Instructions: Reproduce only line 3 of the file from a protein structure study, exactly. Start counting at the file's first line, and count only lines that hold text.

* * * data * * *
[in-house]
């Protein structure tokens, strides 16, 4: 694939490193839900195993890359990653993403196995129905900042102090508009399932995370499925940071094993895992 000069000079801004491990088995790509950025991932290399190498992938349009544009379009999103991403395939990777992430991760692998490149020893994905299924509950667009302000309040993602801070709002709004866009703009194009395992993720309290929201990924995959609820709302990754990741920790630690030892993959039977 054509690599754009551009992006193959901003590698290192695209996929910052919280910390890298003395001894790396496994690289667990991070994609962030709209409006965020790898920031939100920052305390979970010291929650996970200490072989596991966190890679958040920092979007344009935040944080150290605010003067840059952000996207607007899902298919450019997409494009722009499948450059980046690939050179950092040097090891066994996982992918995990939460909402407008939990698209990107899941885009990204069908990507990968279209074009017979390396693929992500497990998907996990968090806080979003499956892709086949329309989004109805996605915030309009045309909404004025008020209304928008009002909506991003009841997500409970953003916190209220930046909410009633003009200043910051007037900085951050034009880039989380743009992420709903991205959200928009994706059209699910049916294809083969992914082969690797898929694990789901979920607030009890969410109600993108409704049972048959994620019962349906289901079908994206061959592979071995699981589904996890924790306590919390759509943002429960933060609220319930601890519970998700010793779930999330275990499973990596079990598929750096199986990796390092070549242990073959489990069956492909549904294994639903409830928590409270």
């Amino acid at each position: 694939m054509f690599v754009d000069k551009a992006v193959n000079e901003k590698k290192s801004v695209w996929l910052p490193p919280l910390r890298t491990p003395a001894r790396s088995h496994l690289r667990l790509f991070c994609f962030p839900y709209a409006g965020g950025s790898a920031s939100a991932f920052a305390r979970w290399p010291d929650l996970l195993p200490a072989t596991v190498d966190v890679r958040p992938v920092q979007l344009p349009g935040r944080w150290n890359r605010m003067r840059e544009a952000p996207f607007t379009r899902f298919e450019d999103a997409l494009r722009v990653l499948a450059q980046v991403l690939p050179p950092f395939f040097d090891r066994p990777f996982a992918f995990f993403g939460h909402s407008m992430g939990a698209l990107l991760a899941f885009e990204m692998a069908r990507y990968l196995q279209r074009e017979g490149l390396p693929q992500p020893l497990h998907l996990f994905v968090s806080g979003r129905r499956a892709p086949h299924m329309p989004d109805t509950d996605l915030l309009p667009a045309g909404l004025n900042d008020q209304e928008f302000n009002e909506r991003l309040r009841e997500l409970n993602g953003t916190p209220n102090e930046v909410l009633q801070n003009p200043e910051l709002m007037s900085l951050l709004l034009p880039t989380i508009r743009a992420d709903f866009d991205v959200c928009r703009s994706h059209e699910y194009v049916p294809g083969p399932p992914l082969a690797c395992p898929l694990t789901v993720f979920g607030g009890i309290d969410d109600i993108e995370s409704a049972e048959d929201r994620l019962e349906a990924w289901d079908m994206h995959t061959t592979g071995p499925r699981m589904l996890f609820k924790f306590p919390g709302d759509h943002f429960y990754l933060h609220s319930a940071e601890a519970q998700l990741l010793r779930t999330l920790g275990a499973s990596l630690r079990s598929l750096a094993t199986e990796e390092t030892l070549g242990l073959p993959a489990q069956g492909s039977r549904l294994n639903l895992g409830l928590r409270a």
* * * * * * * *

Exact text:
């Amino acid at each position: 694939m054509f690599v754009d000069k551009a992006v193959n000079e901003k590698k290192s801004v695209w996929l910052p490193p919280l910390r890298t491990p003395a001894r790396s088995h496994l690289r667990l790509f991070c994609f962030p839900y709209a409006g965020g950025s790898a920031s939100a991932f920052a305390r979970w290399p010291d929650l996970l195993p200490a072989t596991v190498d966190v890679r958040p992938v920092q979007l344009p349009g935040r944080w150290n890359r605010m003067r840059e544009a952000p996207f607007t379009r899902f298919e450019d999103a997409l494009r722009v990653l499948a450059q980046v991403l690939p050179p950092f395939f040097d090891r066994p990777f996982a992918f995990f993403g939460h909402s407008m992430g939990a698209l990107l991760a899941f885009e990204m692998a069908r990507y990968l196995q279209r074009e017979g490149l390396p693929q992500p020893l497990h998907l996990f994905v968090s806080g979003r129905r499956a892709p086949h299924m329309p989004d109805t509950d996605l915030l309009p667009a045309g909404l004025n900042d008020q209304e928008f302000n009002e909506r991003l309040r009841e997500l409970n993602g953003t916190p209220n102090e930046v909410l009633q801070n003009p200043e910051l709002m007037s900085l951050l709004l034009p880039t989380i508009r743009a992420d709903f866009d991205v959200c928009r703009s994706h059209e699910y194009v049916p294809g083969p399932p992914l082969a690797c395992p898929l694990t789901v993720f979920g607030g009890i309290d969410d109600i993108e995370s409704a049972e048959d929201r994620l019962e349906a990924w289901d079908m994206h995959t061959t592979g071995p499925r699981m589904l996890f609820k924790f306590p919390g709302d759509h943002f429960y990754l933060h609220s319930a940071e601890a519970q998700l990741l010793r779930t999330l920790g275990a499973s990596l630690r079990s598929l750096a094993t199986e990796e390092t030892l070549g242990l073959p993959a489990q069956g492909s039977r549904l294994n639903l895992g409830l928590r409270a």